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Assume there is a rigid body in deep space with mass $m$ and moment of inertia $I$. A force that varies with time, $F(t)$, is applied to the body off-center at a distance $r$ from its center of mass. How do I calculate the instantaneous acceleration, rotational acceleration, and trajectory of this object, assuming it starts from rest?

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Check out Center of Percussion. –  Mike Dunlavey Nov 2 '12 at 0:00
    
Does the force rotate with body, or is always in the same orientation? Also initially what is the angle between the force axis and the orientation of the body? –  ja72 Nov 2 '12 at 17:02
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up vote 2 down vote accepted

If the position of the c.g. is $\vec{r}_C$ and the location of the force application $\vec{r}_A$ then the Euler-Newton equations of motion for rigid body are:

$$ \vec{F} = m\,\vec{a}_C \\ (\vec{r}_A-\vec{r}_C)\times \vec{F} = I_C \vec{\alpha} + \vec{\omega}\times I_C \vec{\omega} $$

with c.g. velocity $\vec{v}_C = \dot{\vec{r}_C}$, c.g. acceleration $\vec{a}_C = \ddot{\vec{r}_C}$, $I_C$ the moment of inertia tensor about the c.g.

In 2D when $(x,y)$ is the location of the c.g. Point C this becomes

$$ \begin{vmatrix} F_x \\ F_y \\ 0 \end{vmatrix} = m \begin{vmatrix} \ddot{x} \\ \ddot{y} \\ 0 \end{vmatrix} \\ \begin{vmatrix} c_x \cos\theta \\ c_y \sin\theta \\ 0 \end{vmatrix} \times \begin{vmatrix} F_x \\ F_y \\ 0 \end{vmatrix} = \begin{vmatrix} I_x & &\\& I_y & \\ & & I_z \end{vmatrix} \begin{vmatrix} 0 \\ 0 \\ \ddot{\theta} \end{vmatrix} + \begin{vmatrix} 0 \\ 0 \\ 0 \end{vmatrix} $$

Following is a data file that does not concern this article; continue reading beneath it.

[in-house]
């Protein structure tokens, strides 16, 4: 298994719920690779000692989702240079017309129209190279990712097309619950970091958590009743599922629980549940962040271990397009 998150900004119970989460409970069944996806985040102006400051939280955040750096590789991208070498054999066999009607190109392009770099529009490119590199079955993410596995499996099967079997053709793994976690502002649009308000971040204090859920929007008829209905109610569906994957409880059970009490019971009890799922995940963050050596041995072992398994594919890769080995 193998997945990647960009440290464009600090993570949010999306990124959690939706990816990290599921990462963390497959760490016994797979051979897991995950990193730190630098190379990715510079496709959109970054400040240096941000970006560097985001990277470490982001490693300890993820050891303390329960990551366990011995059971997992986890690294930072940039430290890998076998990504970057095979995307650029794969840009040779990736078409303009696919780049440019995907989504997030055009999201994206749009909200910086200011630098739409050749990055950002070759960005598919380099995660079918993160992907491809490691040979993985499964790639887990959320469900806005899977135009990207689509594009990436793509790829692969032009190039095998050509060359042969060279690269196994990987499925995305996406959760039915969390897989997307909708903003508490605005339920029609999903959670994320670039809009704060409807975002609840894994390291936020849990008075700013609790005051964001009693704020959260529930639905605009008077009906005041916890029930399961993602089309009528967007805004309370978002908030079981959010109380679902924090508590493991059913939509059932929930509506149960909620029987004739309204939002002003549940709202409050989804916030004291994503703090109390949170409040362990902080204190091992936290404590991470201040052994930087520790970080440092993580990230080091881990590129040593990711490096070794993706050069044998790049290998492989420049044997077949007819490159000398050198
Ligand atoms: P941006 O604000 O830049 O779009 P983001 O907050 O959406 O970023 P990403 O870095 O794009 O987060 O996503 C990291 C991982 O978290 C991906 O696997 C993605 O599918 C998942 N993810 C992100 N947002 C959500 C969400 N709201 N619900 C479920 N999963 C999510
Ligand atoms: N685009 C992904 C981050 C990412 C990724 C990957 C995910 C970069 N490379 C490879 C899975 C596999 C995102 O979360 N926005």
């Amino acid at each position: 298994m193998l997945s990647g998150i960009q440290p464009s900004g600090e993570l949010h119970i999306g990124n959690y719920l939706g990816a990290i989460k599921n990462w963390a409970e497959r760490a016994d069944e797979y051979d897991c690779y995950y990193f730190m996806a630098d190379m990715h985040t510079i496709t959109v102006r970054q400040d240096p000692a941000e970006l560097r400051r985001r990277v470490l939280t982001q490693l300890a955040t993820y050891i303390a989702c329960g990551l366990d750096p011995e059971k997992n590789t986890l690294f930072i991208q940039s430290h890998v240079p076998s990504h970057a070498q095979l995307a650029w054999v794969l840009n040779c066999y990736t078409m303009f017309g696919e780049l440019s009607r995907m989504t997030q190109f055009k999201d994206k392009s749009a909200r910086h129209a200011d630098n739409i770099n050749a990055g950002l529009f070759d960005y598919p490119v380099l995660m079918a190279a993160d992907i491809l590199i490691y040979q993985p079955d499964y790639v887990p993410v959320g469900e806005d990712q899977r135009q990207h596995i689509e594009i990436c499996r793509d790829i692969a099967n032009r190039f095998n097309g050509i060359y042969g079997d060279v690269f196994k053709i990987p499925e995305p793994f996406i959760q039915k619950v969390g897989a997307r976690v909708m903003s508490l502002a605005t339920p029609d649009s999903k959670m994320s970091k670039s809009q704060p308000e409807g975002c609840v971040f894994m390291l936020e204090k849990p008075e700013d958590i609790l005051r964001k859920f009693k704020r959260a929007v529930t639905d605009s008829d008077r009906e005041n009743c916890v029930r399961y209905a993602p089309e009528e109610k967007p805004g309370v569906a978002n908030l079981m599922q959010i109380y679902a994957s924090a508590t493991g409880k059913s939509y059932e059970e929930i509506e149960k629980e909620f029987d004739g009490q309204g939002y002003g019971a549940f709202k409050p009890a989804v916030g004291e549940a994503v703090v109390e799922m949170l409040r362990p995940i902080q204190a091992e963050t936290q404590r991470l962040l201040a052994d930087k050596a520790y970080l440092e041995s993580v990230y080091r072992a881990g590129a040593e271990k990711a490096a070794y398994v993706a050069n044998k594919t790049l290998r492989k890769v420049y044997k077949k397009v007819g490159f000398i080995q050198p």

where $(c_x,c_y)$ is the position of point A from the c.g. when the body orientation is $\theta=0$ (initially).

By component then the equations are $$ \ddot{x} = F_x/m \\ \ddot{y} = F_y/m \\ \ddot{\theta} = \frac{-c_y \sin\theta F_x + c_x \cos\theta F_y}{I} $$

If the force is rotating with the body, and initially located at $(cx,0)$ pointing in the +y direction then

$$ \ddot{\theta} = \frac{c_x F_y}{I} $$

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You can always repalce an off center force by the same force centered plus a torque $r\times F$.

So the trajectory and acceleration of the COM are the same you would get with the same force centered, so you can solve them independently of the rotational dynamics. The torque mentioned above is what drives the rotational dynamics of your rigid body.

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